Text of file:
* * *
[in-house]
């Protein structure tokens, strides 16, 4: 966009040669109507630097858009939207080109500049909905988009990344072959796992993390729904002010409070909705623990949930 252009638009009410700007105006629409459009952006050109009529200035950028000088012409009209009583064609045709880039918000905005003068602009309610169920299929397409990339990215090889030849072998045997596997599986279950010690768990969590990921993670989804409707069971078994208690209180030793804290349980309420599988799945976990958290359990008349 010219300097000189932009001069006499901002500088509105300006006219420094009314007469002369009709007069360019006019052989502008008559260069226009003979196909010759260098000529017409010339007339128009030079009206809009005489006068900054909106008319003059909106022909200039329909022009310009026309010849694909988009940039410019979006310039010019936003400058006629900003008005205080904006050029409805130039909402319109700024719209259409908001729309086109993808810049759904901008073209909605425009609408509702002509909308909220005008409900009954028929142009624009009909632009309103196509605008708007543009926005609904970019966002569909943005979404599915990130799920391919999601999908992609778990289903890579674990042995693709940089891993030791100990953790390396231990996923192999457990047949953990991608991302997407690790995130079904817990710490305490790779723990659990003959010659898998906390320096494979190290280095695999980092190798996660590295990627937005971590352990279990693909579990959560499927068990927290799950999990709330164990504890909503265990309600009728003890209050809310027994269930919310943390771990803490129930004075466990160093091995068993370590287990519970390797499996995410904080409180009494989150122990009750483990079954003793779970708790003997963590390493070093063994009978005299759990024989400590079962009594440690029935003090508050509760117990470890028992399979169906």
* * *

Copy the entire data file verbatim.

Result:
[in-house]
């Protein structure tokens, strides 16, 4: 966009040669109507630097858009939207080109500049909905988009990344072959796992993390729904002010409070909705623990949930 252009638009009410700007105006629409459009952006050109009529200035950028000088012409009209009583064609045709880039918000905005003068602009309610169920299929397409990339990215090889030849072998045997596997599986279950010690768990969590990921993670989804409707069971078994208690209180030793804290349980309420599988799945976990958290359990008349 010219300097000189932009001069006499901002500088509105300006006219420094009314007469002369009709007069360019006019052989502008008559260069226009003979196909010759260098000529017409010339007339128009030079009206809009005489006068900054909106008319003059909106022909200039329909022009310009026309010849694909988009940039410019979006310039010019936003400058006629900003008005205080904006050029409805130039909402319109700024719209259409908001729309086109993808810049759904901008073209909605425009609408509702002509909308909220005008409900009954028929142009624009009909632009309103196509605008708007543009926005609904970019966002569909943005979404599915990130799920391919999601999908992609778990289903890579674990042995693709940089891993030791100990953790390396231990996923192999457990047949953990991608991302997407690790995130079904817990710490305490790779723990659990003959010659898998906390320096494979190290280095695999980092190798996660590295990627937005971590352990279990693909579990959560499927068990927290799950999990709330164990504890909503265990309600009728003890209050809310027994269930919310943390771990803490129930004075466990160093091995068993370590287990519970390797499996995410904080409180009494989150122990009750483990079954003793779970708790003997963590390493070093063994009978005299759990024989400590079962009594440690029935003090508050509760117990470890028992399979169906």